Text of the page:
US 8125797 B2
A radiation tolerant electrical component is provided without a radiation hardened material FET. A p-channel MOSFET provides switching capabilities in radiated environments because its gate voltage starts at a negative value and becomes more negative with exposure to radiation. Therefore, the gate is still controllable when exposed to radiation.
1. A radiation tolerant component for providing controlled electrical response in radiation-intensive applications comprising: At least one non-radiation hardened P-channel FET switching transistor, the transistor having a gate, a drain, and a source; a voltage source, said stored voltage source, having a positive terminal and negative terminal; and an inverter, said inverter having a positive and negative terminal, said voltage source, and said inverter being in series with the gate of the transistor, whereby the transistor is the sole principle power switching device of a radiation tolerant high-power DC/DC converter, the FET operating close to the maximum gate voltage signal so that higher signals handle higher radiation levels and the FET functions across a large range of radiation exposure handling high radiation levels, whereby said radiation tolerant component produces a gate drive signal in a range that is high enough to saturate a drain to source channel of the FET but not so high as to exceed a gate-to-source breakdown voltage rating of the FET.
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This application is a continuation-in-part of co-pending application Ser. No. 11/288,653 filed Nov. 29, 2005, which, in turn, is a continuation of application Ser. No. 10/806,872 filed Mar. 22, 2004, now U.S. Pat. No. 6,982,883.
The object of this invention is a method of producing an economical DC/DC converter or switching regulator that can operate in a high ionizing radiation dose and high energy particle environments, such as found in space and particle accelerator applications.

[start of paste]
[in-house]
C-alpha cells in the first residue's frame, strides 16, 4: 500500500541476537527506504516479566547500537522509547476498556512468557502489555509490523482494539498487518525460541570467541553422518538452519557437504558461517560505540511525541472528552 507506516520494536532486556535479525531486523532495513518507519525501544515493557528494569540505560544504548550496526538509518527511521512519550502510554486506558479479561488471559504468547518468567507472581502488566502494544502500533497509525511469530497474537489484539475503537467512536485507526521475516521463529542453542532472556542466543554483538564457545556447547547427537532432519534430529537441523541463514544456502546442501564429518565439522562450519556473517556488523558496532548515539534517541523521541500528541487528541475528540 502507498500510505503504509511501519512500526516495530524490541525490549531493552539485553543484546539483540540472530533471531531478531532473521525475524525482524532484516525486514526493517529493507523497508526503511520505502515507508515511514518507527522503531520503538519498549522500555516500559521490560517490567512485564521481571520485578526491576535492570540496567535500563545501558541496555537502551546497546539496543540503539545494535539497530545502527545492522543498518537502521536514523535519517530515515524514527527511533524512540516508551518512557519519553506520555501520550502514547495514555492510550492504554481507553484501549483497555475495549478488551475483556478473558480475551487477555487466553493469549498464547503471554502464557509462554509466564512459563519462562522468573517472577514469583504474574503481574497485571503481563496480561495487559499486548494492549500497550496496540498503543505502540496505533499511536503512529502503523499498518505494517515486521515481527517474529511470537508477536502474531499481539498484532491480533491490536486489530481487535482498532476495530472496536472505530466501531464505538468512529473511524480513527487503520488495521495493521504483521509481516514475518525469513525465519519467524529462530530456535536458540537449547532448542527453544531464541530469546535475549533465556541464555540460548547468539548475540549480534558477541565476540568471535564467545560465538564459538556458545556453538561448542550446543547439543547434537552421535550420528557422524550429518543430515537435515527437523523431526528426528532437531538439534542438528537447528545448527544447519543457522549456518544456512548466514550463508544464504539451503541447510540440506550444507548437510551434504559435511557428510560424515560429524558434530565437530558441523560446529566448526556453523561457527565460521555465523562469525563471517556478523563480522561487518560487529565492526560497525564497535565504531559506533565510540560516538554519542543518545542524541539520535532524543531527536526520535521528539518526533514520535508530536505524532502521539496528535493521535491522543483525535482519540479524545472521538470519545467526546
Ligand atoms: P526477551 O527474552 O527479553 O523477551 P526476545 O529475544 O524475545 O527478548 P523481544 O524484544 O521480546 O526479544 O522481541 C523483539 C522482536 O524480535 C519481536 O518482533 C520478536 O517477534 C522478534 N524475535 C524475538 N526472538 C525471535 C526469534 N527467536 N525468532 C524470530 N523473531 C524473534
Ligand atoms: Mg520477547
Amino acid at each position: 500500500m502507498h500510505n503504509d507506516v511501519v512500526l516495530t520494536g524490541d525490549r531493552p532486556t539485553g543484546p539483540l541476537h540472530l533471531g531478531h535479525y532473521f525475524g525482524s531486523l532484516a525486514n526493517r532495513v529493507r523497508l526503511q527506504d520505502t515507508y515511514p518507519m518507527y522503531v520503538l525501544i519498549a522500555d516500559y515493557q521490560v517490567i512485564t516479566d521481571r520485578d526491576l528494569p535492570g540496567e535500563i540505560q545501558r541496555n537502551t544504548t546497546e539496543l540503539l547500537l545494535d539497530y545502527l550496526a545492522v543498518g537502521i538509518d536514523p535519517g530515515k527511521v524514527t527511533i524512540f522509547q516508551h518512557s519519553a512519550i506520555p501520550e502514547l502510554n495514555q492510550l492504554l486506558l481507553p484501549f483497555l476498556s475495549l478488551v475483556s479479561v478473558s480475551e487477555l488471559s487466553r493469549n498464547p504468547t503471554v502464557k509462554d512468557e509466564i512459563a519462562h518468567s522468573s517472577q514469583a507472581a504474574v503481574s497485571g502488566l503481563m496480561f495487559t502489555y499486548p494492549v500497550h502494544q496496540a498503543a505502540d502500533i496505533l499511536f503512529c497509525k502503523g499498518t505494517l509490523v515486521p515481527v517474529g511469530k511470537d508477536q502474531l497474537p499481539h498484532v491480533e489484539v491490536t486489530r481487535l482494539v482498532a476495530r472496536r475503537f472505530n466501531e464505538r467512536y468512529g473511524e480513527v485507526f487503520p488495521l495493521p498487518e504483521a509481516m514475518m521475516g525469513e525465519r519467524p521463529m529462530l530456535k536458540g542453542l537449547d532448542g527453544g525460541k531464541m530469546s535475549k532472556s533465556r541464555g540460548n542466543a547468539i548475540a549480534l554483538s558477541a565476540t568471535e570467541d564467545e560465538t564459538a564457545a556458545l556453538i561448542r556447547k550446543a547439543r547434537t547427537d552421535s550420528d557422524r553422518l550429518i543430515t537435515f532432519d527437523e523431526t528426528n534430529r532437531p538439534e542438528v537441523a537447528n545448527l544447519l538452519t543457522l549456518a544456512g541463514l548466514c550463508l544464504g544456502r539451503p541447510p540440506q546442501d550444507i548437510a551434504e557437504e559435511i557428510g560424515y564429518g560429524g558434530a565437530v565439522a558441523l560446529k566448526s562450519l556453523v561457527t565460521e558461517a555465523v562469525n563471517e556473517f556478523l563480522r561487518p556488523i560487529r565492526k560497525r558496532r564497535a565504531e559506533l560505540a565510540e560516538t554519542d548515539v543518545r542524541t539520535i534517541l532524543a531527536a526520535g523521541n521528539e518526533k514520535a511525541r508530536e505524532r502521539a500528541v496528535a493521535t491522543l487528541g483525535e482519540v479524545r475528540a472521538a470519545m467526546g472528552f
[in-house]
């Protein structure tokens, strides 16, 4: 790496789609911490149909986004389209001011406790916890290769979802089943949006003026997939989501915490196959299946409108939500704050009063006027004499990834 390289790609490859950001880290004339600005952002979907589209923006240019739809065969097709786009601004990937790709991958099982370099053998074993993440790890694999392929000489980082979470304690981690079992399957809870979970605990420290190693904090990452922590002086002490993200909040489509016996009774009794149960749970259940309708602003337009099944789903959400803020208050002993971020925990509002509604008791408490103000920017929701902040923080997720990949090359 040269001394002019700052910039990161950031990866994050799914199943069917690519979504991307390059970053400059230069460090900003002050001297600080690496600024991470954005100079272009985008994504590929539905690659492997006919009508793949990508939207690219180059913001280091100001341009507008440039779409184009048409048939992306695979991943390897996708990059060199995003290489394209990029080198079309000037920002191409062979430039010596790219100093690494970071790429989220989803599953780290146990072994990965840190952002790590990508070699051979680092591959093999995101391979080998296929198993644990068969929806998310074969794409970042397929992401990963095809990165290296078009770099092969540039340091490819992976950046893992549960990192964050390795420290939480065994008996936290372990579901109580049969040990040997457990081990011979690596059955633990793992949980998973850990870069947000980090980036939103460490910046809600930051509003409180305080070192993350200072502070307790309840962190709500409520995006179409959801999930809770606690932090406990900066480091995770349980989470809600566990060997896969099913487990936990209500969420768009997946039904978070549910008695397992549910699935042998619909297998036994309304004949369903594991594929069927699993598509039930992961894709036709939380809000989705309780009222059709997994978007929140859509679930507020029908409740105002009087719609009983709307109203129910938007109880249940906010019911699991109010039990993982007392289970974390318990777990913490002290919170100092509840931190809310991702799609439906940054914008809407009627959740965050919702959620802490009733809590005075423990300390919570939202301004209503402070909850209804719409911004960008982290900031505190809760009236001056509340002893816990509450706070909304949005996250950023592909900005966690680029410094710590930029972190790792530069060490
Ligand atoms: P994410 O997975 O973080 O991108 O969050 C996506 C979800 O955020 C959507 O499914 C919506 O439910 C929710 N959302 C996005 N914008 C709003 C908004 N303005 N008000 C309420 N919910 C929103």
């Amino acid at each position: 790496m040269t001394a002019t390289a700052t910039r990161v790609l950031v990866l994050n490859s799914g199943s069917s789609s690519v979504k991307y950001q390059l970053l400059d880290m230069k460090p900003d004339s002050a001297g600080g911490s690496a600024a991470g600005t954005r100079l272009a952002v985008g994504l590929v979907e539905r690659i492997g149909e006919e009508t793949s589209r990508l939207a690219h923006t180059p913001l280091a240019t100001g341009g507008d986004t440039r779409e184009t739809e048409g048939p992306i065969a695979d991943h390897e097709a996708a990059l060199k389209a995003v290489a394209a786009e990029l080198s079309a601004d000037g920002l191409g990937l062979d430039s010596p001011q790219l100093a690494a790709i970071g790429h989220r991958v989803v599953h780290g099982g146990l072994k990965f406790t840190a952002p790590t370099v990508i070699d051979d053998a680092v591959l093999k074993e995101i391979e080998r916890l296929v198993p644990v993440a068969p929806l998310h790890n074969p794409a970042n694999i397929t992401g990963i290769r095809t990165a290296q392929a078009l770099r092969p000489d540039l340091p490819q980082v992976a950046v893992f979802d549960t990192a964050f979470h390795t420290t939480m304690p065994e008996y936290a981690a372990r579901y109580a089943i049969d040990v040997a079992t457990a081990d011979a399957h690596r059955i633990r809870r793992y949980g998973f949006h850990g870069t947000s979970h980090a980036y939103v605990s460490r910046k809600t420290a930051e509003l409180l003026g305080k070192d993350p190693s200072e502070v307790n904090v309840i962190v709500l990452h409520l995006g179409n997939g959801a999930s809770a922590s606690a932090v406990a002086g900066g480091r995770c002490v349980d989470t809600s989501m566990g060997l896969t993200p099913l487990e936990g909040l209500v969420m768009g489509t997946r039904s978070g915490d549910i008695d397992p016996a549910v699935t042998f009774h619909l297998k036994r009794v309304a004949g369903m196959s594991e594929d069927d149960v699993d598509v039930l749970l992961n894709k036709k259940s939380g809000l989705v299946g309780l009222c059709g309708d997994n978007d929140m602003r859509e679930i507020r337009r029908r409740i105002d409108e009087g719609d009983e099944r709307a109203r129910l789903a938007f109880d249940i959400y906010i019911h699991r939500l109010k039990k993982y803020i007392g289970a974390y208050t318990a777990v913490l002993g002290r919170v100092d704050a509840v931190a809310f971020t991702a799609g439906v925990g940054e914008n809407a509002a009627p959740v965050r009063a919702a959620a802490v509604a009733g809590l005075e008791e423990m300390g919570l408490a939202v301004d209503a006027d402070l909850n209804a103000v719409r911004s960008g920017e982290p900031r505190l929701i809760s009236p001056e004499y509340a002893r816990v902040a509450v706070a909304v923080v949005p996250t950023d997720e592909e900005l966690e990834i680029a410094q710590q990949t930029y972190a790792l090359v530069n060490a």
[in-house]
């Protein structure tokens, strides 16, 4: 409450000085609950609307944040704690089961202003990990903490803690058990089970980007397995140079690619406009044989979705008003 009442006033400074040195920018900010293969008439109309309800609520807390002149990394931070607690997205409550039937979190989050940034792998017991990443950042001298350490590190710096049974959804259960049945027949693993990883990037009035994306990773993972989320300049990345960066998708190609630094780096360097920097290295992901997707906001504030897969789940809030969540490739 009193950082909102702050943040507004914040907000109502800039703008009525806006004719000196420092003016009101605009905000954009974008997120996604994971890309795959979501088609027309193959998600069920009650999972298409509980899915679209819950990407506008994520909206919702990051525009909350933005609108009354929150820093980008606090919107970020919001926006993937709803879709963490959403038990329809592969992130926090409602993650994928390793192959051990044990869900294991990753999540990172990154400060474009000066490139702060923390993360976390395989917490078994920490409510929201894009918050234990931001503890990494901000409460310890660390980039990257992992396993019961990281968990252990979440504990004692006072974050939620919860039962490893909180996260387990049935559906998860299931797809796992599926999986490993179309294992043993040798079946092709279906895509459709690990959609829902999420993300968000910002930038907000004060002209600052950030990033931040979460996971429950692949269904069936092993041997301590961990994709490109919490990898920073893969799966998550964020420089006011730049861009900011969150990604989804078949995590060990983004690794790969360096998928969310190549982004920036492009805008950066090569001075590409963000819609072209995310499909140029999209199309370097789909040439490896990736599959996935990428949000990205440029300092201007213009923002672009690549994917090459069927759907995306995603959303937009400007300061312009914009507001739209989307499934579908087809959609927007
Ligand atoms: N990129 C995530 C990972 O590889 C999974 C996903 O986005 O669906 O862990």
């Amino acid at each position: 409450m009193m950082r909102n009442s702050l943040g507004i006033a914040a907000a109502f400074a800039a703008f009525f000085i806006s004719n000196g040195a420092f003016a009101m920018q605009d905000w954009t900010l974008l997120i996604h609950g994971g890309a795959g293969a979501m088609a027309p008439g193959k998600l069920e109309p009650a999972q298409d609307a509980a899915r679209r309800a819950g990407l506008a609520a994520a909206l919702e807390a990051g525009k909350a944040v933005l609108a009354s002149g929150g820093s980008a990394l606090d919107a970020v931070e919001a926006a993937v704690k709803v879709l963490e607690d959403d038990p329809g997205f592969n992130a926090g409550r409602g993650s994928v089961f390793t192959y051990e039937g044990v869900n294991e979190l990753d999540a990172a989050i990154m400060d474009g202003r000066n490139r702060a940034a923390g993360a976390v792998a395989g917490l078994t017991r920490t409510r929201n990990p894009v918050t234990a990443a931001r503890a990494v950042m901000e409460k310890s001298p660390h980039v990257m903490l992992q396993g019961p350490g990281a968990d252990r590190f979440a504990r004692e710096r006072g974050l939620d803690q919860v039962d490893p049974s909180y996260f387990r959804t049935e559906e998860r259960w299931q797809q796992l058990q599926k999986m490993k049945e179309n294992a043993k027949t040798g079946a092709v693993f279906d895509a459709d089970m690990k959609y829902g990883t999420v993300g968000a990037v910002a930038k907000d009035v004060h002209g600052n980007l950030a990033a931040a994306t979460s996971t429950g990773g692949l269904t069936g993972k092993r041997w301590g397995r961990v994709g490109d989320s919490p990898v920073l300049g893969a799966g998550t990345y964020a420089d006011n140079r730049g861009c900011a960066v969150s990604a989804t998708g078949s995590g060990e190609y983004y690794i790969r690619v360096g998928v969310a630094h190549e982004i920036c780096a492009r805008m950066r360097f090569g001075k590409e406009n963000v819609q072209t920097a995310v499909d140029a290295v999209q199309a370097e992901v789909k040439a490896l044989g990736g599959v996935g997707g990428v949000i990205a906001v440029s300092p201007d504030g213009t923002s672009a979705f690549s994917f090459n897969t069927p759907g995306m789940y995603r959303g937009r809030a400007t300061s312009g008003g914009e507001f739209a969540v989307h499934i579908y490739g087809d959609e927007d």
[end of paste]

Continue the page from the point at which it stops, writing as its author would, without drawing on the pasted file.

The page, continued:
DC/DC converters are electronic devices that use switching components, such as field effect transistors (FETs) to transform voltage from one level to another. Typically, the output voltage is regulated and protected against short circuits. In many cases, the input and output potentials are galvanically isolated from each other.
A preferred semiconductor device for power switching in a DC/DC converter is the insulated gate FET (Field Effect Transistor) because of its high power gain. FETs used for power switching use are usually enhancement mode types. This means that they are normally non-conducting. When a gate voltage above a threshold is applied, the FET becomes conducting. FETs are available in two gate polarities; N channel and P channel.
In an FET, current flows along a semiconductor path called the channel. At one end of the channel, there is a source electrode, and at the other end, a drain electrode. The physical diameter of the channel is fixed, but its effective electrical diameter is changed by applying voltage to a gate electrode. The conductivity of the FET depends, at any given time, on the electrical diameter of the channel. A small change in gate voltage can cause a large variation in current from the source to the drain. In this way, the FET switches current on or off.
Typically, FETs used for power switching are enhancement mode types, that is, they are normally non-conducting. When a gate voltage above a certain threshold is applied, the FET becomes conducting. Such FETs are used to control current flow and are available in two gate polarities; N channel and P channel.
Among many applications, DC/DC converters are used in spacecraft, satellites and in high energy physics instrumentation where they are subjected to many forms of radiation damage. When electrical components are exposed to radiation, they behave differently. For example, when an N channel FET is exposed to relatively low radiation levels, the gate threshold voltage ultimately falls close to zero. In this condition, the FET conducts current with little or no applied gate voltage. In other words, the FET is uncontrollable because the current running through the channel cannot be easily shut off.